Post-treatment surveillance of high-grade gliomas using AI


A U.S. retrospective study evaluated IB Neuro (Imaging Biometrics), an AI tool designed to enhance diagnostic precision in the post-treatment surveillance of High-Grade Gliomas (HGGs), using MRI scans of 45 participants. IB Neuro integrated Dynamic Susceptibility Contrast Relative Cerebral Blood Volume (DSC-rCBV) and Dynamic Susceptibility Contrast Fractional Tumor Burden (DSC-FTB) into standard contrast-enhanced MRI (CE-MRI) to better identify tumor recurrence versus post-treatment effects. This integration led to improved consensus among four radiologists with varying experience, with interrater agreement growing from standard contrast-enhanced MRI alone (κ = 0.63) to DSC-rCBV (κ = 0.66) and achieving the highest with DSC-FTB (κ = 0.70). The highest agreement between raters and a consensus was with DSC-FTB (κ = 0.66–0.80). Clinically meaningful changes in MR imaging interpretations were seen in up to 20% of patients by adding these perfusion metrics, marking a potential impact on clinical management adjustments.

Read full study

Arterial Spin-Labeling and DSC Perfusion Metrics Improve Agreement in Neuroradiologists’ Clinical Interpretations of Posttreatment High-Grade Glioma Surveillance MR Imaging—An Institutional Experience

American Journal of Neuroradiology, 2024


Background and purpose: MR perfusion has shown value in the evaluation of posttreatment high-grade gliomas, but few studies have shown its impact on the consistency and confidence of neuroradiologists’ interpretation in routine clinical practice. We evaluated the impact of adding MR perfusion metrics to conventional contrast-enhanced MR imaging in posttreatment high-grade glioma surveillance imaging.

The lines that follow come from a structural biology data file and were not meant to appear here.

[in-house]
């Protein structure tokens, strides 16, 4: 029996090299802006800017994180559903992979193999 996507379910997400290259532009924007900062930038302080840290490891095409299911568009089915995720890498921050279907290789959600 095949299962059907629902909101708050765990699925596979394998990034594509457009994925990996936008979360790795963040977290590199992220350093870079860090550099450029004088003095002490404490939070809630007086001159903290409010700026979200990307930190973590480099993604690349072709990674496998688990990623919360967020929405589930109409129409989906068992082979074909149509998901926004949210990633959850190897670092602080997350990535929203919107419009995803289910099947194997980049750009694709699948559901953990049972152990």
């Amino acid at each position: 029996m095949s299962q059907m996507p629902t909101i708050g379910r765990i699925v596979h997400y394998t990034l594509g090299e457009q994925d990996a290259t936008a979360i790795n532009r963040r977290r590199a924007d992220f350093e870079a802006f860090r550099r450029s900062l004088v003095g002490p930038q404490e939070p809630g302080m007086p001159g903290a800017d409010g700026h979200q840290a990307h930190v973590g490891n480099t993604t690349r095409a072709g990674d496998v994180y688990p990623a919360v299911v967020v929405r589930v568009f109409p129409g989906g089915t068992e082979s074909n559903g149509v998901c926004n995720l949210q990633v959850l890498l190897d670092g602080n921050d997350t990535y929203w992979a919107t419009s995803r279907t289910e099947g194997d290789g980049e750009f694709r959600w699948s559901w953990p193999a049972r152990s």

Materials and Methods: This retrospective study included 45 adults with high-grade gliomas who had posttreatment perfusion MR imaging. Four neuroradiologists assigned Brain Tumor Reporting and Data System scores for each examination on the basis of the interpretation of contrast-enhanced MR imaging and then after the addition of arterial spin-labeling-CBF, DSC-relative CBV, and DSC-fractional tumor burden. Interrater agreement and rater agreement with a multidisciplinary consensus group were assessed with κ statistics. Raters used a 5-point Likert scale to report confidence scores. The frequency of clinically meaningful score changes resulting from the addition of each perfusion metric was determined.

Results: Interrater agreement was moderate for contrast-enhanced MR imaging alone (κ = 0.63) and higher with perfusion metrics (arterial spin-labeling-CBF, κ = 0.67; DSC-relative CBV, κ = 0.66; DSC-fractional tumor burden, κ = 0.70). Agreement between raters and consensus was highest with DSC-fractional tumor burden (κ = 0.66–0.80). Confidence scores were highest with DSC-fractional tumor burden. Across all raters, the addition of perfusion resulted in clinically meaningful interpretation changes in 2%–20% of patients compared with contrast-enhanced MR imaging alone.

Conclusions: Adding perfusion to contrast-enhanced MR imaging improved interrater agreement, rater agreement with consensus, and rater confidence in the interpretation of posttreatment high-grade glioma MR imaging, with the highest agreement and confidence scores seen with DSC-fractional tumor burden. Perfusion MR imaging also resulted in interpretation changes that could change therapeutic management in up to 20% of patients.